A Better Way to Respond to Tantrums

by | Apr 16, 2020 | Anger & Outbursts, Discipline, Parenting

Whether you call them tantrums, meltdowns, or “big feelings” — we all know that most kids (and therefore most parents) struggle at times when emotions overtake the ability to think and reason well. When it comes to dealing with kids’ tantrums, parents get pretty desperate. Unfortunately, even when equipped with the best tips and online advice, they often find themselves stuck in a familiar pattern of explosive interactions with their kids that goes something like this:

The child gets upset and throws a tantrum, then the parent gets upset and angry. Suddenly, everyone is throwing their own version of a tantrum! Can you identify with this struggle?

A First Step: Self-Introspection

We believe that the best first step when faced with a child’s tantrum is for the parent to ask themselves: What is going on with meHow do I feel right now in the face of this meltdown? This first pause is important because, without taking a moment to get this insight, it’s likely I’ll inadvertently send messages to my child like: “I don’t care at all what you are upset about.” Or, “You are in control of my emotions.” Or, “You actually run this house with your tantrums and that makes me angry!” These messages perpetuate the cycle as kids feel rejected — yet powerful — over others. 

How Do I Respond to My Child’s Tantrums?

When parents struggle to have helpful responses to their child’s tantrums, their engagement with their child usually falls into one of three categories:

  • Condescend: Sometimes parents mock or imitate their kids’ outburst for their over-the-top emotional display, or simply invalidate their big feelings by saying, “This is not that big a deal.” Other times the condescension is internal, as in unspoken judgments about the intensity of their kid’s explosion, thinking, “What a trainwreck!”
  • Control: “Calm down” or “Stop this!” are usually a parent’s way to compensate for feeling stressed, out of control, or even ashamed of their child’s behaviour. Internal thoughts might be similar to, “This is ridiculous and needs to stop.” “This kid is just trying to get my goat, and run this family.”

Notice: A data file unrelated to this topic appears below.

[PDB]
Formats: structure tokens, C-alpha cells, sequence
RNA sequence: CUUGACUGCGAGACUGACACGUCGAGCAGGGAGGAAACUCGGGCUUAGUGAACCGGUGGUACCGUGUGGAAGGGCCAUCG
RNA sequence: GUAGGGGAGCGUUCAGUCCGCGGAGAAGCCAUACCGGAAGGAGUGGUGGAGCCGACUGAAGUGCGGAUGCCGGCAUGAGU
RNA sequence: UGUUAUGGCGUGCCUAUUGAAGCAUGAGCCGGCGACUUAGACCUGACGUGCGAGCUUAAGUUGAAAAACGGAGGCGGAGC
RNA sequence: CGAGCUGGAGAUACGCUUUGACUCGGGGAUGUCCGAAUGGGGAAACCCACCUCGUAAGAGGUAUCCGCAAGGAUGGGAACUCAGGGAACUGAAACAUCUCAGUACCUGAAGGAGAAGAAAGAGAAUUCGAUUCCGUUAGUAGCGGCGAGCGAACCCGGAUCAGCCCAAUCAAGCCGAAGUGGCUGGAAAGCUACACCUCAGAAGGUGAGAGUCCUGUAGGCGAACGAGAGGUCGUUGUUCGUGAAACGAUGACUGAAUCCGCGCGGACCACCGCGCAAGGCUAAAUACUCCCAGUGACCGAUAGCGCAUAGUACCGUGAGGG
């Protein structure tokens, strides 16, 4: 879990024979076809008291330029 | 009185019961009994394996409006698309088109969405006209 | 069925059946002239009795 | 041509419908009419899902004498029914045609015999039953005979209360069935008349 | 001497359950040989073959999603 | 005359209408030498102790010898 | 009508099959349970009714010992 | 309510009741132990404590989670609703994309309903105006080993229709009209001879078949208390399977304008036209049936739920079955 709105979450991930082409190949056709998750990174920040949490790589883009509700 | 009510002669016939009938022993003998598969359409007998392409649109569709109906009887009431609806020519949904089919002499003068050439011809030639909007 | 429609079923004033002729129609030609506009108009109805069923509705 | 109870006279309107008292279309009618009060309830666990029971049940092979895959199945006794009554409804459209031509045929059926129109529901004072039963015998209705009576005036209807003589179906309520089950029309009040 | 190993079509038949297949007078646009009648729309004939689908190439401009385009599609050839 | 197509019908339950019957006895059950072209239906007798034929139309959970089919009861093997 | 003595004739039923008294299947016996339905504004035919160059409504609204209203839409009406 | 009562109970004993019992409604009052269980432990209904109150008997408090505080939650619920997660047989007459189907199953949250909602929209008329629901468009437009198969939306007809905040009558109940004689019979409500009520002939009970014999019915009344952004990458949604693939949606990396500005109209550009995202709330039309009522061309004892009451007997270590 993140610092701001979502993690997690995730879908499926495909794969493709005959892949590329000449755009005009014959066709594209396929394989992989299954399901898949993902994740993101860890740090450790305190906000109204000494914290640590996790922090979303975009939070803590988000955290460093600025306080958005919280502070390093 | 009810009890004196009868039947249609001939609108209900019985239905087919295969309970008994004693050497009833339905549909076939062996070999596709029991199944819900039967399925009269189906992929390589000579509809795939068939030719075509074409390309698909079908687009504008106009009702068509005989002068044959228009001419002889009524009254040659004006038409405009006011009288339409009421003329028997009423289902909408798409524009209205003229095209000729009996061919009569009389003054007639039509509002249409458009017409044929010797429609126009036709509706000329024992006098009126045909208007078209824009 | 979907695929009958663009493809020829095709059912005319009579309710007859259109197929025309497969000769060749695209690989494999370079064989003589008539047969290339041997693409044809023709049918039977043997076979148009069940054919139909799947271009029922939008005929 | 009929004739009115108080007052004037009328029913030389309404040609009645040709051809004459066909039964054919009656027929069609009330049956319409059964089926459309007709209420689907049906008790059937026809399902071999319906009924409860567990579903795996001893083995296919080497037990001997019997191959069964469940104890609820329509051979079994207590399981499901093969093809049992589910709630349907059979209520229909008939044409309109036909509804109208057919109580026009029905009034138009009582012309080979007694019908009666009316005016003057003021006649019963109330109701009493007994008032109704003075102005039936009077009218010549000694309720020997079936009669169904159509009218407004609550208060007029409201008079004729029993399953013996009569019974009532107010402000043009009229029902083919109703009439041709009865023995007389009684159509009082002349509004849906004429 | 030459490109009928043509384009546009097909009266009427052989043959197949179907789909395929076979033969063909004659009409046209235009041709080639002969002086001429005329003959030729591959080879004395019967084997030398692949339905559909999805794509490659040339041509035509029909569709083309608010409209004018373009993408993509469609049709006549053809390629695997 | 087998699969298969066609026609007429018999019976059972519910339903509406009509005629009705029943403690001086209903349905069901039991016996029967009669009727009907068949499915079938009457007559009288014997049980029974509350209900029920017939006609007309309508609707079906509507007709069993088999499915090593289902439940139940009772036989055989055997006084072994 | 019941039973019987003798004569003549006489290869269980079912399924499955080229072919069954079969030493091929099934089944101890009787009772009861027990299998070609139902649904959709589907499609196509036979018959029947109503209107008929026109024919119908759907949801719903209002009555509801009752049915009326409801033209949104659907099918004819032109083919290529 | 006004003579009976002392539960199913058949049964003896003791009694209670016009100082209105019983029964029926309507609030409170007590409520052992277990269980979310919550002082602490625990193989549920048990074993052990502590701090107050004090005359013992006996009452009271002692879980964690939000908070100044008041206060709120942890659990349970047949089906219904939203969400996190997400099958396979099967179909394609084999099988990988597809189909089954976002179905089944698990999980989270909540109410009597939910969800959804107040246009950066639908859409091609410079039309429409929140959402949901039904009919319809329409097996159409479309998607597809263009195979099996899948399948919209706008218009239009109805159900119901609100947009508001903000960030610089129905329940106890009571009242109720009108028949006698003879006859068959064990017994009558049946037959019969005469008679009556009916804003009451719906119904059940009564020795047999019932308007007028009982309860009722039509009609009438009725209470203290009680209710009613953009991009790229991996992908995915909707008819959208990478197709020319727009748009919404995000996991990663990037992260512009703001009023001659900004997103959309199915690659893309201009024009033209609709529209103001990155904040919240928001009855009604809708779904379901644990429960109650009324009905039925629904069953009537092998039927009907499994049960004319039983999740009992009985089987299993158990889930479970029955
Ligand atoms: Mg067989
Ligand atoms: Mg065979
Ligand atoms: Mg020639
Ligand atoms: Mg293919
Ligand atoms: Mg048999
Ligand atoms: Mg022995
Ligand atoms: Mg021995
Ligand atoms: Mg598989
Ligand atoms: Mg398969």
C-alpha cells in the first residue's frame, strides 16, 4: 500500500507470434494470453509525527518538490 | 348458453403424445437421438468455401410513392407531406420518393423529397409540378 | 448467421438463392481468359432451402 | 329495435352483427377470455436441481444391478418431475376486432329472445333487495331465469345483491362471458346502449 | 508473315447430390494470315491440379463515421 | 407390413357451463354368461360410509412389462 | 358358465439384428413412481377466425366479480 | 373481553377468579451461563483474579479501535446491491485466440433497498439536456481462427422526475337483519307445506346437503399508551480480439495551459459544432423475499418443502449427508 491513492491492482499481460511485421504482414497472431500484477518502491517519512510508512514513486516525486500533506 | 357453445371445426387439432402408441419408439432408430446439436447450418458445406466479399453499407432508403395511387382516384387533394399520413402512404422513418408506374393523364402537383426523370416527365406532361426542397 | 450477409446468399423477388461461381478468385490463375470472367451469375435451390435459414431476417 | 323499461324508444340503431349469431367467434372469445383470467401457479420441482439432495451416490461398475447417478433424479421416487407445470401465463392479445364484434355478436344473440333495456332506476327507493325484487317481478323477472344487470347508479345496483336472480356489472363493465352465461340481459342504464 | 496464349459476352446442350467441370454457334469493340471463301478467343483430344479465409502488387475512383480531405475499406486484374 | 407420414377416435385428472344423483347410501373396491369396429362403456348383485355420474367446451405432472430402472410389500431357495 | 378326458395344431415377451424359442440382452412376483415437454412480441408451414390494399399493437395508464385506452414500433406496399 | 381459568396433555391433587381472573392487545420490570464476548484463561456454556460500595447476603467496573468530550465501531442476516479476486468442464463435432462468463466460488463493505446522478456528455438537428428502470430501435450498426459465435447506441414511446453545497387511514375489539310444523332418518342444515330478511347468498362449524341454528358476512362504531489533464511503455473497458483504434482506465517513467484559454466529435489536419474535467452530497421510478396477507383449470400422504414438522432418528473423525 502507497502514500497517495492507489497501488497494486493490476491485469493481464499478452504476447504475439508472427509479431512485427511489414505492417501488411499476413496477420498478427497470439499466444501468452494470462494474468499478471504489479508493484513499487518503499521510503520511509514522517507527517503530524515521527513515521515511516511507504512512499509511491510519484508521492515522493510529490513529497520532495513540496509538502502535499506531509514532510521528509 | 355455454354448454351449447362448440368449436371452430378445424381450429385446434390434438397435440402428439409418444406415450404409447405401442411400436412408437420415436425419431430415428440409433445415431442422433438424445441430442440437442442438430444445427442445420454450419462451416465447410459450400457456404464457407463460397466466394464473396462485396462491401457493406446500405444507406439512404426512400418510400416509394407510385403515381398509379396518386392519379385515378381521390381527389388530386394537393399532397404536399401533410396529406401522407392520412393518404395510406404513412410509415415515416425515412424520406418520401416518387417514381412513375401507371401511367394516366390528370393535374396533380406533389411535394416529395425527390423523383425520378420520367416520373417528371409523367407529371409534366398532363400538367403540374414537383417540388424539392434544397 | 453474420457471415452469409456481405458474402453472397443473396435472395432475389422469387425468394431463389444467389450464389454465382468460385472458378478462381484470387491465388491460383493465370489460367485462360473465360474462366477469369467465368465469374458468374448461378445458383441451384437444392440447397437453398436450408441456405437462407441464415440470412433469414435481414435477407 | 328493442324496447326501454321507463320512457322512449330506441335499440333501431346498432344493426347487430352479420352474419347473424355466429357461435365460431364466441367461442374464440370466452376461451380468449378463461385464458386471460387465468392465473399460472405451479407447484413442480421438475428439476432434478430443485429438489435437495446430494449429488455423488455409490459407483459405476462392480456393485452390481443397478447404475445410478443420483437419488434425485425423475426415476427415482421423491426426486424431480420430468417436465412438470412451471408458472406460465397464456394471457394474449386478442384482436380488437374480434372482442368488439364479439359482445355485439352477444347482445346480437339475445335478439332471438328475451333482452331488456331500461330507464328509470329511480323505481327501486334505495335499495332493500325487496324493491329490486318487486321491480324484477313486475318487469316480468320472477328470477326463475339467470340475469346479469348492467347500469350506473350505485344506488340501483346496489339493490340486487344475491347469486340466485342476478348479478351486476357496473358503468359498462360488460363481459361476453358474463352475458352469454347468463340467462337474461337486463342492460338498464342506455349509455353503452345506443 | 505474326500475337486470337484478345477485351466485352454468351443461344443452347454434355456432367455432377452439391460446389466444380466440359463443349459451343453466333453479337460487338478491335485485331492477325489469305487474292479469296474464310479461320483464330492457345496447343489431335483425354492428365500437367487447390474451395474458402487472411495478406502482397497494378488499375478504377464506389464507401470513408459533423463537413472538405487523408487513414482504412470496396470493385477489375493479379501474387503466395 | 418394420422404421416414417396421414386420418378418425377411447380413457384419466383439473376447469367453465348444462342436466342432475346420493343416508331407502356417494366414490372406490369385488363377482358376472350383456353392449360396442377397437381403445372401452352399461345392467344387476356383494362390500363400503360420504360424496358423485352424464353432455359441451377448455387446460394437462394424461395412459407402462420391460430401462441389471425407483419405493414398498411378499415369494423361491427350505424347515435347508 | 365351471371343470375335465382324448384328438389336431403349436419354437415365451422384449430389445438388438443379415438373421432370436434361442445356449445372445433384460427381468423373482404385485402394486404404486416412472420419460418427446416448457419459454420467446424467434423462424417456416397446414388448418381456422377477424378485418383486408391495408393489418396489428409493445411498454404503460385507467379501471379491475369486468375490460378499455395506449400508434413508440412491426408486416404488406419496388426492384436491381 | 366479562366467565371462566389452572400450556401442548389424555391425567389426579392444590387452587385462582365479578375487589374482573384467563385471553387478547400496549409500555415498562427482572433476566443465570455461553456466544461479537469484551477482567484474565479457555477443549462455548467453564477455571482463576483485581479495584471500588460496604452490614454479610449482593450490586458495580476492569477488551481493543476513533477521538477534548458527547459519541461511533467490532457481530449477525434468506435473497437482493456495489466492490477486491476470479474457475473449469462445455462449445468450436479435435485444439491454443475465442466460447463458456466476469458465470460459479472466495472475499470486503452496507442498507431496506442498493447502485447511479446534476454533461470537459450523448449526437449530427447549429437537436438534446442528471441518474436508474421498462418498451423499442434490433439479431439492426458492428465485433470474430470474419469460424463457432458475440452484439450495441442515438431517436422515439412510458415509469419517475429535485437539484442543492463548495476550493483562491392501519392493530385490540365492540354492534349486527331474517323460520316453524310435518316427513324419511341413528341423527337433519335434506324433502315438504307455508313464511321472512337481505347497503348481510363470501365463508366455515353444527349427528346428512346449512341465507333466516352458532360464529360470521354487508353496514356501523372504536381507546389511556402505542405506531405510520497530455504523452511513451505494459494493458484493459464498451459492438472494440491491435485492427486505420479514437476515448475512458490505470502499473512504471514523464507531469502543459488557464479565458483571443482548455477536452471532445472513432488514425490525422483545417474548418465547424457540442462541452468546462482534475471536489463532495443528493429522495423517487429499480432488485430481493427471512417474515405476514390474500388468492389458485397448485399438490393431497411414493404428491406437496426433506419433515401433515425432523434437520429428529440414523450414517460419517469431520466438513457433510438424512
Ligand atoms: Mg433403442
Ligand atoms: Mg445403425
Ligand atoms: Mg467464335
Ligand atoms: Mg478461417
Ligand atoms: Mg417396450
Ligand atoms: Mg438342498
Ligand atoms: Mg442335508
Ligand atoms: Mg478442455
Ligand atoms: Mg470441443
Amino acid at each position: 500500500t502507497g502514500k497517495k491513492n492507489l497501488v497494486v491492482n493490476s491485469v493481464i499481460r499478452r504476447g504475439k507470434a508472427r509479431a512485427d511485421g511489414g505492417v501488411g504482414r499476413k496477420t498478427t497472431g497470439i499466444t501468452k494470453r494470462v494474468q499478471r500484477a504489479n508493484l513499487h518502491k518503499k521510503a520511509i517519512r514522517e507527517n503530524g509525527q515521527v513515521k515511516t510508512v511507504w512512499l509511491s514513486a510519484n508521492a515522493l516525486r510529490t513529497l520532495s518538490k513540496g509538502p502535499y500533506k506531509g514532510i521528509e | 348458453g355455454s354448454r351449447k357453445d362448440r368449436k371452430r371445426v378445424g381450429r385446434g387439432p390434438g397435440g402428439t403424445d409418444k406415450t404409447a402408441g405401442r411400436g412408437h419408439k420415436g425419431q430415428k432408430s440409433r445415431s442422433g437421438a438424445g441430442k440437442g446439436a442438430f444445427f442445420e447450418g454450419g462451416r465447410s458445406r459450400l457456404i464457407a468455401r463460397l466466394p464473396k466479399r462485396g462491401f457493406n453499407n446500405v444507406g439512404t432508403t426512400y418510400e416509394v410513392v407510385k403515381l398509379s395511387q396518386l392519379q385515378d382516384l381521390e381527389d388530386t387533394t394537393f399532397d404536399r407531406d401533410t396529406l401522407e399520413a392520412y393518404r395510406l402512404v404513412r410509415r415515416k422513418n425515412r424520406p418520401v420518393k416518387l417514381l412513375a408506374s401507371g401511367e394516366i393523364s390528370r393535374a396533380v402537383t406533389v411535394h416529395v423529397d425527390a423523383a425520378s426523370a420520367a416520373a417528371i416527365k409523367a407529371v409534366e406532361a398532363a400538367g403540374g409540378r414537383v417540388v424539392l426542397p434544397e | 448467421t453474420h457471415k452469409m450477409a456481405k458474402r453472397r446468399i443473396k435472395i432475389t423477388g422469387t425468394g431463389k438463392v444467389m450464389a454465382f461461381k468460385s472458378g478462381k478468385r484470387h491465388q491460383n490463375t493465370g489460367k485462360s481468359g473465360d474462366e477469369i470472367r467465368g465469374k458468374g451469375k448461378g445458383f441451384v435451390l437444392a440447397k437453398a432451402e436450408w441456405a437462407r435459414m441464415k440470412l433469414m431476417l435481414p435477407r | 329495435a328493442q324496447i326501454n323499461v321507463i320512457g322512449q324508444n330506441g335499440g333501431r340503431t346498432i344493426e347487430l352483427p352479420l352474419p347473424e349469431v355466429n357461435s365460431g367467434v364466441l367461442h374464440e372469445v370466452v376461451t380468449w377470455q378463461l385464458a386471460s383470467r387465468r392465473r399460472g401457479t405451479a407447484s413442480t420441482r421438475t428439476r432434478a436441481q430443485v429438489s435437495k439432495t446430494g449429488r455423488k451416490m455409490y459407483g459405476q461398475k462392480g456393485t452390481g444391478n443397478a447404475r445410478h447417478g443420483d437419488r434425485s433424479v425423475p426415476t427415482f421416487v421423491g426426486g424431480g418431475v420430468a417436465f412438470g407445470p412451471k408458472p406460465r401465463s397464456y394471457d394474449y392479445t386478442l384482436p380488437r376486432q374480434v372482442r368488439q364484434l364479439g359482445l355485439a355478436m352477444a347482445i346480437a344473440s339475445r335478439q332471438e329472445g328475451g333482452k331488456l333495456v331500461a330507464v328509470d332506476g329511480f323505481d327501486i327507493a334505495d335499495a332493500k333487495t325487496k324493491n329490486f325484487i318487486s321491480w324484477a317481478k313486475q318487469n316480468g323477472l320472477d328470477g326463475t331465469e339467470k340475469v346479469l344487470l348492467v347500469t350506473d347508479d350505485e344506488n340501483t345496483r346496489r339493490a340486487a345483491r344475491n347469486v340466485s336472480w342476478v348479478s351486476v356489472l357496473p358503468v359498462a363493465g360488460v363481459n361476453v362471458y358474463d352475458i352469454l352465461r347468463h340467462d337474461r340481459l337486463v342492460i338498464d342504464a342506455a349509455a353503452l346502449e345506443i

• Cower: Other parents walk on eggshells, waiting for the next unexpected event to trigger a meltdown, and tend to try to fix it or placate the child as quickly as possible. Thoughts might be, “Oh, no, here we go again. I can’t take this anymore.” Their anxiety adds to their child’s anxiety.

Walking in My Child’s Shoes

It is really tough not to respond in one of the above ways. But let’s step into the shoes of our children for a minute. Picture yourself having a little meltdown of your own after a really rough day with the kids. I (Lynne) can remember the night I went out in the garage and screamed at the top of my lungs. I hurt my voice. So I kicked a tire instead… and hurt my toe. Jim’s parenting tantrum started with a panic attack and ended with him throwing rocks as hard as he could at a sign. How about yours? Almost all parents get to that crazy place, just like their kids. To build some insight, let’s imagine how you’d feel if a spouse or close friend had one of these responses to your outburst:

  • Condescend: “Seriously, that’s quite a rant. Don’t have a heart attack! They’re just being kids.”
  • Control: “Just settle down and get a grip!”
  • Cower: “Umm, I should go check emails.” Your big emotions stress out your spouse/friend as they quickly disappear or change the subject.

Helpful Perspective for Tantrums

What we need is compassion — someone to listen and be peaceful, or someone to empathize. So how can we prepare our hearts to respond to a child’s meltdown with confident compassion instead of condescension, control, or cowering?

Helpful parental self-talk (internal processing) as your child ramps up can include thinking:

  • We’ll get through this. This too shall pass.
  • I’m not a bad parent. My child is not a bad kid. We’re just having a hard time.
  • I can handle this. Just take some deep breaths.
  • My child needs help managing his intensity.
  • God’s not fazed by this. Jesus is here and he loves us.
  • And our Jackson favourite: My child’s behaviour is not my report card. Jesus is my report card.

Who Controls Who’s Emotions?

Because of the high emotionality of tantrums, sometimes this change in a parent’s thinking begins to drop the intensity of a child’s tantrum. Engage with a peaceful heart and your kids will naturally tend to mirror that. When a child realizes he’s not controlling your emotions, he’s freed to learn to control his own! 

My Response:

  • When my child becomes intense or emotional, do I tend to condescend, control, cower, or have compassion? 
  • What belief might I embrace to move me toward the most helpful engagement with my upset child?
The above is an excerpt from Jim and Lynne Jackson’s new release of  Discipline That Connects With Your Child’s Heart  (2nd Ed., Bethany House, 2016).

Used with permission. Also published at connectedfamilies.org.